BTW, in my trusty Hawaiian Dictionary, I have found a meaningful description of Poele, which could possibly translate or slightly transform into the meaning you quoted:

pō‘ele: nvs. black, dark, night. Figuratively: ignorant, benighted.

However, I believe it could be pōhele, which, when broken down into its two main forms, is dark (pō) walker (hele). However, that formation does not follow proper Hawaiian grammar, which would dictate it to be helepō.

One thing is for sure, when you try to translate the Hawaiian language, there are usually no literal translations. Because I am new to learning it, it is that much more difficult. However, one could gather from the mule’s name that it infers a dark side, which, when considering the arena in which it operates, translates to an edge-walker.

Thanks for the reply. It is always nice to see that somebody else enjoyed a recommendation. So often I wonder if others have found the same things interesting. Now I know. Thanks again and…

Aloha ā hui hou aku,


answered by
a VirtualTourist member from Ocoee


VT's servers do not display vowels with macrons over them. Well, it's not all their fault and the problem is deeper than that, but I do not have this problem on most other websites. Anyway, those strange characters in that post are supposed to be vowels with the long bar over them. I write in MS Word and have it set to include proper Hawaiian spelling. I then copy-and-paste here and post. But I forgot to remove the macrons before I posted. Sorry.

answered by
a VirtualTourist member from Seattle

No worries ~ I've experienced the same thing when I've copied/pasted from Word.

Yes, I faced my fears! I can't say that I overcame them but at least I faced them. I really am proud of myself. It really was very important for me to get down to Kalaupapa. I wanted to see the actual settlement and walk the areas that Father Damien and Mother Marianne (and all the others) had. Such a horrific and tragic time in history. I feel it's been overlooked. I had read a few books, watched the movie "Molokai" (which is EXCELLENT by the stars Chris Christopherson and Peter O'Toole) and for some reason I can't explain had something inside me telling me I needed to go there myself.

You are so right, the pictures do not do justice or even come close to capturing the real 'experience'. I'll tell ya, I had thoughts of bailing as we made that first step onto the actual trailhead. My husband was about 6-8 mules ahead of me and I knew what he was thinking. I know in the end he was happy he did it too. He felt the tour was very sobering.

I made the mistake of taking my camera out and looping it around my wrist thinking I was going to be able to take pictures on the way down. I was thinking if BlueCollar can videotape this thing surely I can snap a few photos. I think it was after that first real JOLTING step down the pali did I realize there was no way I was going to take any pictures. I had a death grip like you wouldn't believe. Unfortunately there wasn't an opportune time to put the camera away. I was so afraid that as soon as I took it off my wrist, Poele would stumble (as she did) and there would go my camera.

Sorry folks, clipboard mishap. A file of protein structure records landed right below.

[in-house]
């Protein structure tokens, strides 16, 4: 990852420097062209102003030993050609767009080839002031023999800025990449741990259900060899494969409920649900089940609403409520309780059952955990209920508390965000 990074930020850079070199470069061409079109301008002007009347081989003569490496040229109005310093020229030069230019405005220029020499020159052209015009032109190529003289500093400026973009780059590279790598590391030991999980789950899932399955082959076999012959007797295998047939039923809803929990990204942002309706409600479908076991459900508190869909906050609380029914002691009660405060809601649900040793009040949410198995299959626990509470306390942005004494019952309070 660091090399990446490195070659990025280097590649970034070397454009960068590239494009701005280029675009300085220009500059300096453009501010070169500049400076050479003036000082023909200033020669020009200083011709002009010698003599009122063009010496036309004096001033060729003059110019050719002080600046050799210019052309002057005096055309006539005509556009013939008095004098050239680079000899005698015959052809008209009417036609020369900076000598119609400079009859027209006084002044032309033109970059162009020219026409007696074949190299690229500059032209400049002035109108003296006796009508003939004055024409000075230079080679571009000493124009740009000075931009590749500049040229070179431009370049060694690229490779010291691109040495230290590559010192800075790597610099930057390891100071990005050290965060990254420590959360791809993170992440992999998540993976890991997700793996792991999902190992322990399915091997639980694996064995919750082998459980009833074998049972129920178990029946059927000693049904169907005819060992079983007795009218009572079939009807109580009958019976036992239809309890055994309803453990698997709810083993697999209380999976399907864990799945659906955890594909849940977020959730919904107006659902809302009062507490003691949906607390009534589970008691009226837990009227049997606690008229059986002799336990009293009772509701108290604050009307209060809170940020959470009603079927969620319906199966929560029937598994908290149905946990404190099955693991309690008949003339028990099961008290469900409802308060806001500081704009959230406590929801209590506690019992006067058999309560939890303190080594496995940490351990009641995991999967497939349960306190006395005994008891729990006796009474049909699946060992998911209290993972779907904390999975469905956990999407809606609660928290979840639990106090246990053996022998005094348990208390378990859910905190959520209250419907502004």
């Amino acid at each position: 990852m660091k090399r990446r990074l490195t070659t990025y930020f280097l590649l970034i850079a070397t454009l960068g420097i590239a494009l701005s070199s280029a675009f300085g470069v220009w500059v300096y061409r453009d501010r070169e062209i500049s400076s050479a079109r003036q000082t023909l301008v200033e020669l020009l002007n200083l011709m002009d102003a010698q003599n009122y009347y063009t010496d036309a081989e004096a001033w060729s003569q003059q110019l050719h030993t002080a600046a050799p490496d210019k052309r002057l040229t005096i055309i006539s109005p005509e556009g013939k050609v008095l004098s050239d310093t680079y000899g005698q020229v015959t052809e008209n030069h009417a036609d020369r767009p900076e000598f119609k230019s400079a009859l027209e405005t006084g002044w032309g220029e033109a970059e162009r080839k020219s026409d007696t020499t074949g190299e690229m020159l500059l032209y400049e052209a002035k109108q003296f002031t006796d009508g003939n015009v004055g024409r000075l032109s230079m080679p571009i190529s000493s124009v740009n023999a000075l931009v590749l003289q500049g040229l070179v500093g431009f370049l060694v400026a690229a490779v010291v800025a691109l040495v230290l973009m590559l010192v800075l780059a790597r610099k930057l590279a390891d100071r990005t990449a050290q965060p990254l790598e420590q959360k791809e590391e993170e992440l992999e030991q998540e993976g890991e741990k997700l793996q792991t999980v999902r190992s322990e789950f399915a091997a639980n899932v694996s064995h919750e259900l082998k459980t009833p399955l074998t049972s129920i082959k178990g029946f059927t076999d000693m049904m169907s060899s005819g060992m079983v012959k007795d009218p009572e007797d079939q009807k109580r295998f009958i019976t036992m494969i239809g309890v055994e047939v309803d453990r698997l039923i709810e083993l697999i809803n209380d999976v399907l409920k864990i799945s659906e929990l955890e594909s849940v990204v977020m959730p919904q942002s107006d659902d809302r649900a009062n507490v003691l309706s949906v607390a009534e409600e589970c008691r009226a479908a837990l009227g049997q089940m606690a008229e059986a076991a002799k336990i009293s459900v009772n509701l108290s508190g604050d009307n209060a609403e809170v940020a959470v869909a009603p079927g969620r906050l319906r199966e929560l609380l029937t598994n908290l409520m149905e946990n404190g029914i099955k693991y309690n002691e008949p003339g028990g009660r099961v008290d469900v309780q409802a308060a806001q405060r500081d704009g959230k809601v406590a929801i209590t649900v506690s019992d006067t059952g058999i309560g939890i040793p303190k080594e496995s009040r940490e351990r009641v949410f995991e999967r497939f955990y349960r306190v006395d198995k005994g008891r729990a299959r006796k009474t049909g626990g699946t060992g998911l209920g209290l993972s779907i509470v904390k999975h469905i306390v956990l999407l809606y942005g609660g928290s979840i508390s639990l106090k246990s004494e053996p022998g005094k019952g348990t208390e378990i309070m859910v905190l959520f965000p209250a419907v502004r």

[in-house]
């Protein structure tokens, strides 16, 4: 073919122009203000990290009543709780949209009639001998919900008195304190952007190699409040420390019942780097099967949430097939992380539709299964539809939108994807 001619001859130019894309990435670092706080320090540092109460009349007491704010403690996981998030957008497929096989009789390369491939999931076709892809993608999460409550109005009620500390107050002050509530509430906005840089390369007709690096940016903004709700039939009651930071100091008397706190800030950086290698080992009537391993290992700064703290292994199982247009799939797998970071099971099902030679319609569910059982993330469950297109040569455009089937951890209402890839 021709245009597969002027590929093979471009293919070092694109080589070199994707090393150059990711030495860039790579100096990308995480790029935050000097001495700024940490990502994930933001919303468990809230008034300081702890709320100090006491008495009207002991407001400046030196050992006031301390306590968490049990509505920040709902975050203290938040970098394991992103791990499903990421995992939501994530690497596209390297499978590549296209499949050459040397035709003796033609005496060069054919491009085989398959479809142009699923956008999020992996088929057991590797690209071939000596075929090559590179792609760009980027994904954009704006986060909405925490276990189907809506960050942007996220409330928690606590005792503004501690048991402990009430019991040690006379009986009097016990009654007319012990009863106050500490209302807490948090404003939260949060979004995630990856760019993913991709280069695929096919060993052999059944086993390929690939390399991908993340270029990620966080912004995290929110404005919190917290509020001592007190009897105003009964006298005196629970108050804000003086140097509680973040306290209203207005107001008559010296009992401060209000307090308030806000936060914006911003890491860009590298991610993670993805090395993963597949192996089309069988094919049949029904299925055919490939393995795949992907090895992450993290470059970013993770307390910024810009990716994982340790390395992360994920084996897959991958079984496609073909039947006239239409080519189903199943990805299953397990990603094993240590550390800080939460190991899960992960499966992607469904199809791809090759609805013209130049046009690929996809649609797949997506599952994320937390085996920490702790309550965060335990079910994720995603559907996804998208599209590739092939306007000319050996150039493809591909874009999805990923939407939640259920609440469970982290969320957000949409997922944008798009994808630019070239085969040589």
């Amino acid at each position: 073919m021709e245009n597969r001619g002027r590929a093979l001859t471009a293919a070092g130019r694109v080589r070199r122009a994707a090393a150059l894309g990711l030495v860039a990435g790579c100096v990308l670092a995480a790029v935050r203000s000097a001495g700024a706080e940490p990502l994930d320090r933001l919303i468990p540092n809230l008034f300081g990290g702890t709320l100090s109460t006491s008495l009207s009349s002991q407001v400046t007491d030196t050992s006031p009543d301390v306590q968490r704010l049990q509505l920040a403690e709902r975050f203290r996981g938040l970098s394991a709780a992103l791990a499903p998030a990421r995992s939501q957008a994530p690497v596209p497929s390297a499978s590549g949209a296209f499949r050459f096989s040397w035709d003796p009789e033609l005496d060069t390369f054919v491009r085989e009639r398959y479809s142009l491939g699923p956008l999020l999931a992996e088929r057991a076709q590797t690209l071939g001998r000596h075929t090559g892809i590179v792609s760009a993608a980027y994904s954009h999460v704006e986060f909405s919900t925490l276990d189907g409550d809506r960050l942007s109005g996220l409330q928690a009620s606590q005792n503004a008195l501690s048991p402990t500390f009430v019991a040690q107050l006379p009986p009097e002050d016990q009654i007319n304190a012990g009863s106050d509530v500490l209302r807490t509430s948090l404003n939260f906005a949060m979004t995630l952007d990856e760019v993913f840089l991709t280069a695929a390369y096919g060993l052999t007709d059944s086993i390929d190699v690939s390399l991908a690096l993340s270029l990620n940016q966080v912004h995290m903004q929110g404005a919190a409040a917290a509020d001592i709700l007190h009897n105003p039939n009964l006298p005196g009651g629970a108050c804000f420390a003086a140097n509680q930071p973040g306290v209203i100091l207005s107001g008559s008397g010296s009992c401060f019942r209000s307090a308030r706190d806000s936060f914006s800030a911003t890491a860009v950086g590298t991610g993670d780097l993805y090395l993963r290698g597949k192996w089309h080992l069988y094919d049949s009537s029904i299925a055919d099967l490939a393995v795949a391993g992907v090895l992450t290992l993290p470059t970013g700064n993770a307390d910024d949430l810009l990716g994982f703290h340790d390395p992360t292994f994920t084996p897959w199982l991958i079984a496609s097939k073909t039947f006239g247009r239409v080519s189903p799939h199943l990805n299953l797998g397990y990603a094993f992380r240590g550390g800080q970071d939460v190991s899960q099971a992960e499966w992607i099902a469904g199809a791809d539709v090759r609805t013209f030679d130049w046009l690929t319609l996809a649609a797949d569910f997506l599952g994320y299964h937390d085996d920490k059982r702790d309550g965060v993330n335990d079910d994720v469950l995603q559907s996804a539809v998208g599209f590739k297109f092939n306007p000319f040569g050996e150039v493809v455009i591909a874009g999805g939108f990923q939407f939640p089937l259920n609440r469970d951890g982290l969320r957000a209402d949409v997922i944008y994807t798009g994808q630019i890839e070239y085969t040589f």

After the wonderful tour of Kalaupapa and Kalawao, I decided I would try and get a few shots on the way up. Feeling a little more comfortable I managed to snap a few. One of my favorites is of Poele on a switchback. I have the back of her head peering off the side of the cliff looking down towards the penisula. Still, until you've actually experienced that, it probably won't have the impact on others. We told our story to many friends and they all say, "There's no way I would do that". They really don't have a clue to what we actually did. You really have to live it.

My husband and I had joked for weeks about what our mules names would be. He would say, "You'll probably have something like Sweet Honu, or Plumeria and I'll have Tourist Killer." Ha ha!! It seems like most had Hawaiian names but his was "Elvira". We were kind of scratching our heads (and laughing) over that one! I was told that Poele means "Twighlight" so your translation was certainly close!

I will try and post some pictures here in the next week or so!

Peweli (that's my name in Hawaiian.....can you translate?....I'll let you know if you nailed it.)

answered by
a VirtualTourist member from Ocoee

Peweli. Broken into its two main parts, I see "Pe" and "weli".

"Pe" is Like or Resembling as a prefix.

"Weli" has several meanings. However, considering your explanation of your feeling during the ride, I will go with fear, dread, terror or fearful.

Therefore, I would go with fearful-like -- as in real fearful-like. A state of shock, maybe? :)

Your husband should have photographed that look on your face. :)

Was I close?

answered by
a VirtualTourist member from Seattle

Well that certainly describes my look the entire time!

Peweli is Hawaiian for Beverly :)

answered by
a VirtualTourist member from Ocoee

Sorry... I did not think of proper names. Proper names are subject to discussion because they are conjured based on relational syllable structure.

But I find it interesting that the parts broke down the way they did and have the meaning that they do.